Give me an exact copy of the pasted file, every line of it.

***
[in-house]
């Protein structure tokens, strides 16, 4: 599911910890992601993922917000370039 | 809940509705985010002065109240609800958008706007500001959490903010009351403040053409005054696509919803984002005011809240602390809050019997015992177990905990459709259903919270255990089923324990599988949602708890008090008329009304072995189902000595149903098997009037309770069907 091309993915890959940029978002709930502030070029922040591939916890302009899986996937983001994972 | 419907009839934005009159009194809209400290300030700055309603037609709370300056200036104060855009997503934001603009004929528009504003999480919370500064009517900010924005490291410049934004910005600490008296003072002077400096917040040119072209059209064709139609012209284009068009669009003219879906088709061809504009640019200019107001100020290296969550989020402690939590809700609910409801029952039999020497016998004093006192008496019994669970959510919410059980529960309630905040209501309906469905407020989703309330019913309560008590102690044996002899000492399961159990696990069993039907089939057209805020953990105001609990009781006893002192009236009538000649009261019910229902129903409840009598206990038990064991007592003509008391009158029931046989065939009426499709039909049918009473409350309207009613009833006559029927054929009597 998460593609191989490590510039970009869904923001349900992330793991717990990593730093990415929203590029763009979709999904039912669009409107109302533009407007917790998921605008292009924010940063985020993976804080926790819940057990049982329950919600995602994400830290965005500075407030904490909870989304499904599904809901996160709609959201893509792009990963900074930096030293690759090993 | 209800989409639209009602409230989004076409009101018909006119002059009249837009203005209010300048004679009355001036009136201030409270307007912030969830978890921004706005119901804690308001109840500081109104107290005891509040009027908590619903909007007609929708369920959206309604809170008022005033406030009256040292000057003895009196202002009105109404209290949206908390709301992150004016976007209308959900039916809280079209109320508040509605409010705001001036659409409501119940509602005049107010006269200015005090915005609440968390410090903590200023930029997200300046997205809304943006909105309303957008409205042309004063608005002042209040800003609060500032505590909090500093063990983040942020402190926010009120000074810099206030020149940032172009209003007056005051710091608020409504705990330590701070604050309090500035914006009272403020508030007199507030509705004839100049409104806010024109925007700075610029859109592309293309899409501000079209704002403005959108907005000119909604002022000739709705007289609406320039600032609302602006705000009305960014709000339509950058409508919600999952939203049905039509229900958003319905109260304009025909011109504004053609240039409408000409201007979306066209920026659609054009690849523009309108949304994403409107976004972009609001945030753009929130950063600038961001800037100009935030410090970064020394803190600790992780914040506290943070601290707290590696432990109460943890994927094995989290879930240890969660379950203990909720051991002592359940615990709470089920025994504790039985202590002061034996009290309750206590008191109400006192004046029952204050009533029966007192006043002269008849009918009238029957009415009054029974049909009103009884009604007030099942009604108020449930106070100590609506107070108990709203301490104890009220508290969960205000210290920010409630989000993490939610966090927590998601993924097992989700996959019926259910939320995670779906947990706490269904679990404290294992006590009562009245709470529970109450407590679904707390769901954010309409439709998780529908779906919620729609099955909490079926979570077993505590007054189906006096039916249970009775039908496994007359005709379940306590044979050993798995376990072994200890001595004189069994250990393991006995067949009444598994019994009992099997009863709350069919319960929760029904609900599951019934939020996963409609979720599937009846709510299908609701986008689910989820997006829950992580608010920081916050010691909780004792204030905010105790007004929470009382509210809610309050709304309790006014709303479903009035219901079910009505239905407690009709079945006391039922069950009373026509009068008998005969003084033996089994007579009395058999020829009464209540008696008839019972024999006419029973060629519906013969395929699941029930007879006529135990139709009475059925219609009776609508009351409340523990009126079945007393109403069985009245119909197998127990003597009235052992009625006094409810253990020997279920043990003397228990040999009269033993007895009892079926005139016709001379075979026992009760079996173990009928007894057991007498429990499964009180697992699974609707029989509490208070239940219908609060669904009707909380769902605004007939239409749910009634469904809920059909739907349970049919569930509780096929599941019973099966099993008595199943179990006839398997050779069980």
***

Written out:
[in-house]
């Protein structure tokens, strides 16, 4: 599911910890992601993922917000370039 | 809940509705985010002065109240609800958008706007500001959490903010009351403040053409005054696509919803984002005011809240602390809050019997015992177990905990459709259903919270255990089923324990599988949602708890008090008329009304072995189902000595149903098997009037309770069907 091309993915890959940029978002709930502030070029922040591939916890302009899986996937983001994972 | 419907009839934005009159009194809209400290300030700055309603037609709370300056200036104060855009997503934001603009004929528009504003999480919370500064009517900010924005490291410049934004910005600490008296003072002077400096917040040119072209059209064709139609012209284009068009669009003219879906088709061809504009640019200019107001100020290296969550989020402690939590809700609910409801029952039999020497016998004093006192008496019994669970959510919410059980529960309630905040209501309906469905407020989703309330019913309560008590102690044996002899000492399961159990696990069993039907089939057209805020953990105001609990009781006893002192009236009538000649009261019910229902129903409840009598206990038990064991007592003509008391009158029931046989065939009426499709039909049918009473409350309207009613009833006559029927054929009597 998460593609191989490590510039970009869904923001349900992330793991717990990593730093990415929203590029763009979709999904039912669009409107109302533009407007917790998921605008292009924010940063985020993976804080926790819940057990049982329950919600995602994400830290965005500075407030904490909870989304499904599904809901996160709609959201893509792009990963900074930096030293690759090993 | 209800989409639209009602409230989004076409009101018909006119002059009249837009203005209010300048004679009355001036009136201030409270307007912030969830978890921004706005119901804690308001109840500081109104107290005891509040009027908590619903909007007609929708369920959206309604809170008022005033406030009256040292000057003895009196202002009105109404209290949206908390709301992150004016976007209308959900039916809280079209109320508040509605409010705001001036659409409501119940509602005049107010006269200015005090915005609440968390410090903590200023930029997200300046997205809304943006909105309303957008409205042309004063608005002042209040800003609060500032505590909090500093063990983040942020402190926010009120000074810099206030020149940032172009209003007056005051710091608020409504705990330590701070604050309090500035914006009272403020508030007199507030509705004839100049409104806010024109925007700075610029859109592309293309899409501000079209704002403005959108907005000119909604002022000739709705007289609406320039600032609302602006705000009305960014709000339509950058409508919600999952939203049905039509229900958003319905109260304009025909011109504004053609240039409408000409201007979306066209920026659609054009690849523009309108949304994403409107976004972009609001945030753009929130950063600038961001800037100009935030410090970064020394803190600790992780914040506290943070601290707290590696432990109460943890994927094995989290879930240890969660379950203990909720051991002592359940615990709470089920025994504790039985202590002061034996009290309750206590008191109400006192004046029952204050009533029966007192006043002269008849009918009238029957009415009054029974049909009103009884009604007030099942009604108020449930106070100590609506107070108990709203301490104890009220508290969960205000210290920010409630989000993490939610966090927590998601993924097992989700996959019926259910939320995670779906947990706490269904679990404290294992006590009562009245709470529970109450407590679904707390769901954010309409439709998780529908779906919620729609099955909490079926979570077993505590007054189906006096039916249970009775039908496994007359005709379940306590044979050993798995376990072994200890001595004189069994250990393991006995067949009444598994019994009992099997009863709350069919319960929760029904609900599951019934939020996963409609979720599937009846709510299908609701986008689910989820997006829950992580608010920081916050010691909780004792204030905010105790007004929470009382509210809610309050709304309790006014709303479903009035219901079910009505239905407690009709079945006391039922069950009373026509009068008998005969003084033996089994007579009395058999020829009464209540008696008839019972024999006419029973060629519906013969395929699941029930007879006529135990139709009475059925219609009776609508009351409340523990009126079945007393109403069985009245119909197998127990003597009235052992009625006094409810253990020997279920043990003397228990040999009269033993007895009892079926005139016709001379075979026992009760079996173990009928007894057991007498429990499964009180697992699974609707029989509490208070239940219908609060669904009707909380769902605004007939239409749910009634469904809920059909739907349970049919569930509780096929599941019973099966099993008595199943179990006839398997050779069980």